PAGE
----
Identity formation is a core developmental task, the importance of which is not limited to adolescence but pertains to emerging adulthood as well (Arnett, 2004). In our study, we consider a three-factor identity model (Crocetti, Rubini, & Meeus, 2008), focused on the dynamics by which emerging adults form, evaluate, and revise their identities. It is known that some identity processes are related to the internalising of problems (Luyckx et al., 2008 b; Schwartz et al., 2011) and, in turn, to the lower adjustment (Luyckx et al., 2005); thus, it is particularly important to unravel what role does the action of internalising problems – such anxiety or depression – play in the process of identity formation.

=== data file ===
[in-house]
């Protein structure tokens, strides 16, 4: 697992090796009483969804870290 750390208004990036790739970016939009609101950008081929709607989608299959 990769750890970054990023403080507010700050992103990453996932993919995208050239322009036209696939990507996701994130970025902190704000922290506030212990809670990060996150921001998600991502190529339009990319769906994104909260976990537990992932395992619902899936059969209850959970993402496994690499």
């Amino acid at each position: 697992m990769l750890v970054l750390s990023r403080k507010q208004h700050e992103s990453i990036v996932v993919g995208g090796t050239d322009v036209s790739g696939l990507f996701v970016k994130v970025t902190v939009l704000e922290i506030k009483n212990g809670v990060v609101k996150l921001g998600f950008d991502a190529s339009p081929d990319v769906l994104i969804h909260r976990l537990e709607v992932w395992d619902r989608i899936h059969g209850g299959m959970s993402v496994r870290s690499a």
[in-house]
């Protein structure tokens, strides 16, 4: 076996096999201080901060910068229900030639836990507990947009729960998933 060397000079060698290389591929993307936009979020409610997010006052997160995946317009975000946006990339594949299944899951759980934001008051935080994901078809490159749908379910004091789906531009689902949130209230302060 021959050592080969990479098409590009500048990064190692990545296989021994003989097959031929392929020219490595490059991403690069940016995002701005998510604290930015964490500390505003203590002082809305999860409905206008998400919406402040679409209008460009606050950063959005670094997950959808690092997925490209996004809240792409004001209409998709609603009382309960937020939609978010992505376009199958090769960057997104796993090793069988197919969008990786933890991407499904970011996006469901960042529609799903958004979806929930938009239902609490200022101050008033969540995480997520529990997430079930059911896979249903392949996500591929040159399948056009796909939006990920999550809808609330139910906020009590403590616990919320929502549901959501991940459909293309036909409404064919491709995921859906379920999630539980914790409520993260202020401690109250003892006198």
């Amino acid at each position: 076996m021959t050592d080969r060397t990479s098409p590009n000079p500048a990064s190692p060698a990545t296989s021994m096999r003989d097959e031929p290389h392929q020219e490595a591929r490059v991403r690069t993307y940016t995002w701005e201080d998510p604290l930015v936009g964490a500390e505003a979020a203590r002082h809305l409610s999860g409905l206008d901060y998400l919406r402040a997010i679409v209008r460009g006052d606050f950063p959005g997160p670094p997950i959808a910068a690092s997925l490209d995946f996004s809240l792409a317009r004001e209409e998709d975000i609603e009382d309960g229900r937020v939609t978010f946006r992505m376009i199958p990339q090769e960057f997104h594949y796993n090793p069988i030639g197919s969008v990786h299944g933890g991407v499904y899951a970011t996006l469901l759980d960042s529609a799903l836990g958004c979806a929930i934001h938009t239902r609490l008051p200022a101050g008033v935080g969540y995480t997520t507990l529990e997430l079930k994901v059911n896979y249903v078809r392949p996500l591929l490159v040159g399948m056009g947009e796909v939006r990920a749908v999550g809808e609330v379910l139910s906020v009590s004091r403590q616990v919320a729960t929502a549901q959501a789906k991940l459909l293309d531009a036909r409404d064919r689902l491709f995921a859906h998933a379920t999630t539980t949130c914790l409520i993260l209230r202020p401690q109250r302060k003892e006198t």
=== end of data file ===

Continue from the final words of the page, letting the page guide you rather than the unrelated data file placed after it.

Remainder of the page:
The purpose of this study was to examine certain links between anxiety/depression and identity processes (identity commitment, in-depth exploration and identity reconsideration), accounting for recently matured individuals and emerging adults in Lithuania. The participants consisted of 491 emerging adults (74.7% of them were females), aged 18–29 (M = 22.5, SD = 2.97). The measures used in our study are the following: Anxiety/Depression: Adult Self-report Form (ASR) (Achenbach & Rescorla, 2003); Identity processes: The Utrecht-Management of Identity Commitments Scale (U-MICS) (Crocetti, Rubini, & Meeus, 2008). The results of SEM have shown that anxiety/depression negatively predicts commitment and in-depth exploration and positively predicts identity reconsideration (χ2 (154) = 478.9, p < 0.05, CFI/TLI = 0.94/0.93, RMSEA = 0.066 [0.059–0.072]). As for control variables, we found that age is related only with anxiety/depression, meaning that older emerging adults scored lower on anxiety/depression. Gender was related with anxiety/depression, commitment and in-depth exploration. Females in particular had scored higher on anxiety/depression and commitment, also scoring lower than males on in-depth exploration. In conclusion, the finding indicated that, when controlling for sociodemographic variables, internalised problems are related with a less adaptive identity formation.
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